The ultimate goal of the advisor website is to have the visitor book a call. In reality, this rarely (I mean hardly ever) happens on the first visit. So, the site must also be set up to keep the prospect engaged and moving down the sales funnel. This can be achieved with other lead collection vehicles such as pop-ups or embedded forms that ask the user to subscribe to your email list or to download a lead magnet.
For a list of the essentials, check out our recent article, “9 Elements That Every Advisor Website Needs to Capture Leads.” Some of the items on this list can be done yourself depending how technically savvy and familiar with your website you are.
Bottom Line: Your webpage is your home base. It needs to be clear and it needs to be functional. Fix this before you do anything else!
Next, consider handing off the updating of your blog to a copywriter who knows the wealth management industry. Blogs take hours to research and write in order to be optimized for search engines and easily digestible for your clients and prospective clients at the same time.
And because blogs have many uses outside of just being published to your website — social media posts, links in emails, article submissions for third party industry sites — and generate compounded views over time, you will get a lot of bang for your buck.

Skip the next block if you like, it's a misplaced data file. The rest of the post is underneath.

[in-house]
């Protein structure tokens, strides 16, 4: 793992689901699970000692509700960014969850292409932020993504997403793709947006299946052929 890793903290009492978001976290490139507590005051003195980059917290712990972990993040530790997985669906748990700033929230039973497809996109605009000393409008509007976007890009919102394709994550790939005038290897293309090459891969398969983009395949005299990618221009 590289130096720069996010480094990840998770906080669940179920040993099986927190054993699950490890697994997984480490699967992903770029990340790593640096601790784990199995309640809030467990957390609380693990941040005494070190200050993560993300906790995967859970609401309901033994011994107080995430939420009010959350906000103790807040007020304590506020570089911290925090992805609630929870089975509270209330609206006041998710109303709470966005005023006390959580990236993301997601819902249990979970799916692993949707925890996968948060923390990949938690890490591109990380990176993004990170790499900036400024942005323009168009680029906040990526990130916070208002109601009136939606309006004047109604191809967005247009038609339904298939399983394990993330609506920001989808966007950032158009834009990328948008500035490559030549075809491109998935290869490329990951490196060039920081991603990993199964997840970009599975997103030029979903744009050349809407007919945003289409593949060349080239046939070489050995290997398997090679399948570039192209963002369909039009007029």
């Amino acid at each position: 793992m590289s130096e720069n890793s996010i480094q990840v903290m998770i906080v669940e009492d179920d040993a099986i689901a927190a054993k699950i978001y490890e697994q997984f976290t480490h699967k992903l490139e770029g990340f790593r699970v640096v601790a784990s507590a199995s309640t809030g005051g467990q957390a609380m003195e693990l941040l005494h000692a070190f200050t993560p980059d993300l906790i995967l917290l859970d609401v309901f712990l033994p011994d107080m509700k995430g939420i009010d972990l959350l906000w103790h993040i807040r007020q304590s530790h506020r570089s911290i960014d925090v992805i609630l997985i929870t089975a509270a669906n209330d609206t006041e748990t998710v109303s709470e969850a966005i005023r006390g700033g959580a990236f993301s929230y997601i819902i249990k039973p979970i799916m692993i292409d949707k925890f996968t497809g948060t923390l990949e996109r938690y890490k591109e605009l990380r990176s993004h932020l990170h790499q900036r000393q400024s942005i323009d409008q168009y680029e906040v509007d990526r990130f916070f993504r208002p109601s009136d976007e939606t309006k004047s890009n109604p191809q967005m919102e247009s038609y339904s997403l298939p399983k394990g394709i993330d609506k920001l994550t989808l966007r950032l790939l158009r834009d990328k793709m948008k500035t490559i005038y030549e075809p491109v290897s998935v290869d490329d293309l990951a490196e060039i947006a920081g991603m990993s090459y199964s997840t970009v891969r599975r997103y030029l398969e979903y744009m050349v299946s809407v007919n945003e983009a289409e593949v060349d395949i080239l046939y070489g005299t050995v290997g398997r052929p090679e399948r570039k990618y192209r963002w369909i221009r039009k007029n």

3. Social Media
Social media might seem like one of the tasks you can handle yourself to save money, but carrying out a social media strategy for lead generation can be very time-consuming.
Social media for business promotion (and not personal entertainment) is an entirely different animal. You can’t just post selfies or endless links and call it a day.
· You need a consistent publishing calendar that takes into consideration when your audience is most likely to engage with you on each social media channel.
· You need posts that link out and standalone posts.
· You need posts that provide financial value and posts that appeal to the lifestyle of your clients.
· You should incorporate some personal narrative in your timeline, as well.
· And always, always, always, ask the reader to engage in some way. Ask them to like, share, or subscribe. Or ask an open-ended question that they can respond to in the comments.
Pro Tip: You’ll also need to know which posts each social media platform is favoring. For example, is LinkedIn pushing video posts in their new algorithm or standalone posts? Are longer posts or longer comments being favored? The rules change more frequently than tax law. It can be exhausting to keep up.
Congratulations! You’ve made it to the end of Part I.
If you need a break, don’t worry. It’s a lot to take in. That’s why I’ve broken this piece up into two parts.
Now it’s time for the fun part. Time to choose your own adventure!
You can (1) wait for Part II to come out, (2) email us for a copy of Part II today, or (3) or schedule your complimentary Discovery Call with us here now.